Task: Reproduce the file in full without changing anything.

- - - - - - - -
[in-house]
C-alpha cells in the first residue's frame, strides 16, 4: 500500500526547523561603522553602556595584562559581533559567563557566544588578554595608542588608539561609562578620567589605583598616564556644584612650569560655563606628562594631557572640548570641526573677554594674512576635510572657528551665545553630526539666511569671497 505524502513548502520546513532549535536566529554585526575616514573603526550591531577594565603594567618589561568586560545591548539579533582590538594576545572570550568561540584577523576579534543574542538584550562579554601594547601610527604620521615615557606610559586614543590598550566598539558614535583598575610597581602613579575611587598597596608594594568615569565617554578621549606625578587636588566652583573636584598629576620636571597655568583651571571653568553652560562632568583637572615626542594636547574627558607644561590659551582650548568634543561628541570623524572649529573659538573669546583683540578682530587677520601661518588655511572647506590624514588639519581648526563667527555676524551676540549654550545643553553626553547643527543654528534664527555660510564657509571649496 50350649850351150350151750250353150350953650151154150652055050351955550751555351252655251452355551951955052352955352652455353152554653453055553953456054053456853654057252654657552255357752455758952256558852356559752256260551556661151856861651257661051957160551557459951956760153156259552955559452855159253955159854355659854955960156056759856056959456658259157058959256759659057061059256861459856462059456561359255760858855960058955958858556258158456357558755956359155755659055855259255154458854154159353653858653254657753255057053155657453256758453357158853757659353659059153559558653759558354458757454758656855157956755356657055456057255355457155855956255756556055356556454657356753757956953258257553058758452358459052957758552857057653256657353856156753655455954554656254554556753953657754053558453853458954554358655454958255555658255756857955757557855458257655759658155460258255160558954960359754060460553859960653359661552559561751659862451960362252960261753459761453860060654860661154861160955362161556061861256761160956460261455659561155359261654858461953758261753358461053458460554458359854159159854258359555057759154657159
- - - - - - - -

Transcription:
[in-house]
C-alpha cells in the first residue's frame, strides 16, 4: 500500500526547523561603522553602556595584562559581533559567563557566544588578554595608542588608539561609562578620567589605583598616564556644584612650569560655563606628562594631557572640548570641526573677554594674512576635510572657528551665545553630526539666511569671497 505524502513548502520546513532549535536566529554585526575616514573603526550591531577594565603594567618589561568586560545591548539579533582590538594576545572570550568561540584577523576579534543574542538584550562579554601594547601610527604620521615615557606610559586614543590598550566598539558614535583598575610597581602613579575611587598597596608594594568615569565617554578621549606625578587636588566652583573636584598629576620636571597655568583651571571653568553652560562632568583637572615626542594636547574627558607644561590659551582650548568634543561628541570623524572649529573659538573669546583683540578682530587677520601661518588655511572647506590624514588639519581648526563667527555676524551676540549654550545643553553626553547643527543654528534664527555660510564657509571649496 50350649850351150350151750250353150350953650151154150652055050351955550751555351252655251452355551951955052352955352652455353152554653453055553953456054053456853654057252654657552255357752455758952256558852356559752256260551556661151856861651257661051957160551557459951956760153156259552955559452855159253955159854355659854955960156056759856056959456658259157058959256759659057061059256861459856462059456561359255760858855960058955958858556258158456357558755956359155755659055855259255154458854154159353653858653254657753255057053155657453256758453357158853757659353659059153559558653759558354458757454758656855157956755356657055456057255355457155855956255756556055356556454657356753757956953258257553058758452358459052957758552857057653256657353856156753655455954554656254554556753953657754053558453853458954554358655454958255555658255756857955757557855458257655759658155460258255160558954960359754060460553859960653359661552559561751659862451960362252960261753459761453860060654860661154861160955362161556061861256761160956460261455659561155359261654858461953758261753358461053458460554458359854159159854258359555057759154657159